Imprinting on a Bug-Phobic Pacifist …

It’s 1:30 in the morning and the boys — my kittens — come tearing into the bedroom. They are excited. They are having a great time at something. This is normal, of course. It could be one of their five thousand catnip mice. It could be a stray piece of paper, or one of the colony of misguided bugs that find their way in through wherever that space is I haven’t discovered and plugged up yet. It could just be episode 4,509,386,172 of Cat Smackdown, when they fight to the death in between bouts of cleaning each other’s heads and sleeping curled up together.

I ignore them mostly, paying attention only long enough to see that yes, they are after something, not beating the crap out of one another.

But then I see that they are after something they are unfamiliar with. I know because they stalk and attack it as much as they leap back from it in … fear? uncertainty?

So I try to see what they’ve got, a little worried that it could be another of the gigantor, neon-green flying grasshopper-y things that was in here last week freaking the mess out of me (not a bug-lover, you know) and keeping me from going to bed until I knew he was either back outside or … um … well … dead.

I can’t see it, but I’m guessing it’s a big bug judging by the boys’ behavior. I’m not happy. The boys mean well, but they couldn’t be more lame when it comes to hunting. They are much more into slapping shit around than killing. Tristan ate a spider once, and it clearly grossed him right out. I haven’t seen him do it since. Not hunters, my boys. Playmates who don’t know their own strength is more like it. They swat at things until they’ve maimed and disabled them … and then they get bored and walk away, leaving the kill-and-clean-up for me.

(I shouldn’t be surprised that they aren’t hunters. Who’s been here to teach them? For better or worse, they’ve imprinted on me … and I don’t like to kill things, and I’m a total baby about bugs. Upon seeing a house centipede on my desk at work a couple of years ago, I jumped out of my office and had a student kill it. He was amused but took care of it, no problem. Meanwhile, I was almost an hour settling back into my chair.)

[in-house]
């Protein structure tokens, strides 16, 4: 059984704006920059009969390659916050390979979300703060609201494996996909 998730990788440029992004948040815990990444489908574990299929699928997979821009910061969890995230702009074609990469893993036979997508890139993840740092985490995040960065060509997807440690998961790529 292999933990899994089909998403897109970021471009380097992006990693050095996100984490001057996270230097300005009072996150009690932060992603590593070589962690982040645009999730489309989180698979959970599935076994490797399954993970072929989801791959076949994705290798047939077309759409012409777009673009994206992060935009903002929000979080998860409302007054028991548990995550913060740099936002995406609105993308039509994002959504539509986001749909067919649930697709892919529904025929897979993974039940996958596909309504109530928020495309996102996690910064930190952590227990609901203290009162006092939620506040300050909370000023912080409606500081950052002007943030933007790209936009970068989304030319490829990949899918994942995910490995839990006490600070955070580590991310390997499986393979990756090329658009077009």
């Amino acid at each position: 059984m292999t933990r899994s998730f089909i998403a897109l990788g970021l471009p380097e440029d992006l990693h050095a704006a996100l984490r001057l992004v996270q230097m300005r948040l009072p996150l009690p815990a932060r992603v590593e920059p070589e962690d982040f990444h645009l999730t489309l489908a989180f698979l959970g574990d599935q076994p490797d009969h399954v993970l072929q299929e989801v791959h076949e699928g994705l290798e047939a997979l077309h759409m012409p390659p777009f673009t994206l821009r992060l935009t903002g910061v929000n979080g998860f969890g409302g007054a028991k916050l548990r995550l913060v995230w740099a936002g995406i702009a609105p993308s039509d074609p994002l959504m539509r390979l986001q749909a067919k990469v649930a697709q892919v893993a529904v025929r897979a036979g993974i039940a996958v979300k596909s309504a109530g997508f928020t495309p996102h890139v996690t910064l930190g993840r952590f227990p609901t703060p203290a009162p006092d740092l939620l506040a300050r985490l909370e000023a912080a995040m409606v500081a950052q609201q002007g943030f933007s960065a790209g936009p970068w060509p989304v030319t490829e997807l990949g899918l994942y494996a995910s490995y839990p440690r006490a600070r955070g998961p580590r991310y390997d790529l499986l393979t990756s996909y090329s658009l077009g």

I set my computer aside and grab my glasses so I can see just what manner of crawly thing I’ll have to squish … only to find that they have a MOUSE!! Yes, a little, baby-looking mouse, actually. A still mostly-alive-seeming mouse. A mouse.

I will not be squishing some mouse under my yoga slipper. The kill-and-clean-up mission switches to rescue-and-release … which is when I discover that I’m no better with little furries than I am with bugs. Otherwise, I could just pick the poor thing up and put him outside. But I can’t do it. Can’t. I need to pick him up with something, but what? Why hasn’t anyone invented a handy pick-up-a- mouse-with-this tool yet? I get the brilliant idea of putting a glass over him and sliding something under him so he’ll be inside the glass. Haven’t I see this work on TV? I grab a plastic container from the kitchen counter (better than a glass because I can’t break it as I blunder along!) and put it over him. Step one is a roaring success … but I can’t lift the container to slide the lid under him. Feh. I can’t leave him sitting there while I go find something better because the boys are ready to have at him again. I grab a notebook and see that yes, I can slide the cover under him. Step two is a so-so success: the cover is so flimsy, I can’t pick up my mouse house without dropping him back to the eager, waiting paws of the wannabe hunters. Ah, but I can slide the lid under him now, pick up the whole thing, pull the notebook cover out and voilà: mouse in tupperware. I go outside, release my charge into the wild. Step three is at least a temporary success … temporary because how can I kid myself that this mouse is going to survive? The boys knocked him all kinds of silly. It would surely have been kinder if I’d killed him, but how exactly was that supposed to happen?